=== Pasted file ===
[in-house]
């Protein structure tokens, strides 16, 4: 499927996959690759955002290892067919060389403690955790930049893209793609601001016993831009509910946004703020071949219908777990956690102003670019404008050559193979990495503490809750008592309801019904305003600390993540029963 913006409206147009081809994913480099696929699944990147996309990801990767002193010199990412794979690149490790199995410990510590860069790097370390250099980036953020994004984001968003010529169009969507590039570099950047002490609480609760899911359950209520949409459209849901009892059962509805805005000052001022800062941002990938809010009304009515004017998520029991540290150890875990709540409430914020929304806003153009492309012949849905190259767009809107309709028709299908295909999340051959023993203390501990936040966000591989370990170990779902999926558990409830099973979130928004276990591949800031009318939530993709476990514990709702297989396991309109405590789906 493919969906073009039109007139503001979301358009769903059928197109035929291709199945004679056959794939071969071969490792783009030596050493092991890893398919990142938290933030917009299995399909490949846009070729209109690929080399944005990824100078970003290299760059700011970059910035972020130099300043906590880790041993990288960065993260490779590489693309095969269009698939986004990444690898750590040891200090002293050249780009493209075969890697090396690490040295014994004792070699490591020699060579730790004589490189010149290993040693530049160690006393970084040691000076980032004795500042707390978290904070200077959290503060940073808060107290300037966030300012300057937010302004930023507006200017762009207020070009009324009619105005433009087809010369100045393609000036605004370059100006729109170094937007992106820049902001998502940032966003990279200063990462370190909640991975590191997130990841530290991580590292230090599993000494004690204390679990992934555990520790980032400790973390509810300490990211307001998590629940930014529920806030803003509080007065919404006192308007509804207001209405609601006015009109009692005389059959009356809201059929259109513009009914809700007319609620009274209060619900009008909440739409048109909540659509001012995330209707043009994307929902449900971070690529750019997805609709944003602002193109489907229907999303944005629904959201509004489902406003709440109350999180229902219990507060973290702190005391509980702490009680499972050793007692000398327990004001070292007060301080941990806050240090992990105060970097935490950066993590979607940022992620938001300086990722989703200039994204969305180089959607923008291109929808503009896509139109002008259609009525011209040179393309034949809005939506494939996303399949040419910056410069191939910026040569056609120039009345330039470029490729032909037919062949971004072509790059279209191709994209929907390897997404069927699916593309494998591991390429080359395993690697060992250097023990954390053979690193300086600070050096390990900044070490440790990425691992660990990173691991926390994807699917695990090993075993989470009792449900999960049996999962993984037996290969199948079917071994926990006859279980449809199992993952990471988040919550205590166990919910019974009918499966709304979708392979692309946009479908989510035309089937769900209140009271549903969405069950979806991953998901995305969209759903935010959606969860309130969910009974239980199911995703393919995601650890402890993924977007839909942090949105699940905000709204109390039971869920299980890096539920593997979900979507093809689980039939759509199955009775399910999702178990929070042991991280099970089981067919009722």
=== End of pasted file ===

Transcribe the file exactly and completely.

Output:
[in-house]
């Protein structure tokens, strides 16, 4: 499927996959690759955002290892067919060389403690955790930049893209793609601001016993831009509910946004703020071949219908777990956690102003670019404008050559193979990495503490809750008592309801019904305003600390993540029963 913006409206147009081809994913480099696929699944990147996309990801990767002193010199990412794979690149490790199995410990510590860069790097370390250099980036953020994004984001968003010529169009969507590039570099950047002490609480609760899911359950209520949409459209849901009892059962509805805005000052001022800062941002990938809010009304009515004017998520029991540290150890875990709540409430914020929304806003153009492309012949849905190259767009809107309709028709299908295909999340051959023993203390501990936040966000591989370990170990779902999926558990409830099973979130928004276990591949800031009318939530993709476990514990709702297989396991309109405590789906 493919969906073009039109007139503001979301358009769903059928197109035929291709199945004679056959794939071969071969490792783009030596050493092991890893398919990142938290933030917009299995399909490949846009070729209109690929080399944005990824100078970003290299760059700011970059910035972020130099300043906590880790041993990288960065993260490779590489693309095969269009698939986004990444690898750590040891200090002293050249780009493209075969890697090396690490040295014994004792070699490591020699060579730790004589490189010149290993040693530049160690006393970084040691000076980032004795500042707390978290904070200077959290503060940073808060107290300037966030300012300057937010302004930023507006200017762009207020070009009324009619105005433009087809010369100045393609000036605004370059100006729109170094937007992106820049902001998502940032966003990279200063990462370190909640991975590191997130990841530290991580590292230090599993000494004690204390679990992934555990520790980032400790973390509810300490990211307001998590629940930014529920806030803003509080007065919404006192308007509804207001209405609601006015009109009692005389059959009356809201059929259109513009009914809700007319609620009274209060619900009008909440739409048109909540659509001012995330209707043009994307929902449900971070690529750019997805609709944003602002193109489907229907999303944005629904959201509004489902406003709440109350999180229902219990507060973290702190005391509980702490009680499972050793007692000398327990004001070292007060301080941990806050240090992990105060970097935490950066993590979607940022992620938001300086990722989703200039994204969305180089959607923008291109929808503009896509139109002008259609009525011209040179393309034949809005939506494939996303399949040419910056410069191939910026040569056609120039009345330039470029490729032909037919062949971004072509790059279209191709994209929907390897997404069927699916593309494998591991390429080359395993690697060992250097023990954390053979690193300086600070050096390990900044070490440790990425691992660990990173691991926390994807699917695990090993075993989470009792449900999960049996999962993984037996290969199948079917071994926990006859279980449809199992993952990471988040919550205590166990919910019974009918499966709304979708392979692309946009479908989510035309089937769900209140009271549903969405069950979806991953998901995305969209759903935010959606969860309130969910009974239980199911995703393919995601650890402890993924977007839909942090949105699940905000709204109390039971869920299980890096539920593997979900979507093809689980039939759509199955009775399910999702178990929070042991991280099970089981067919009722």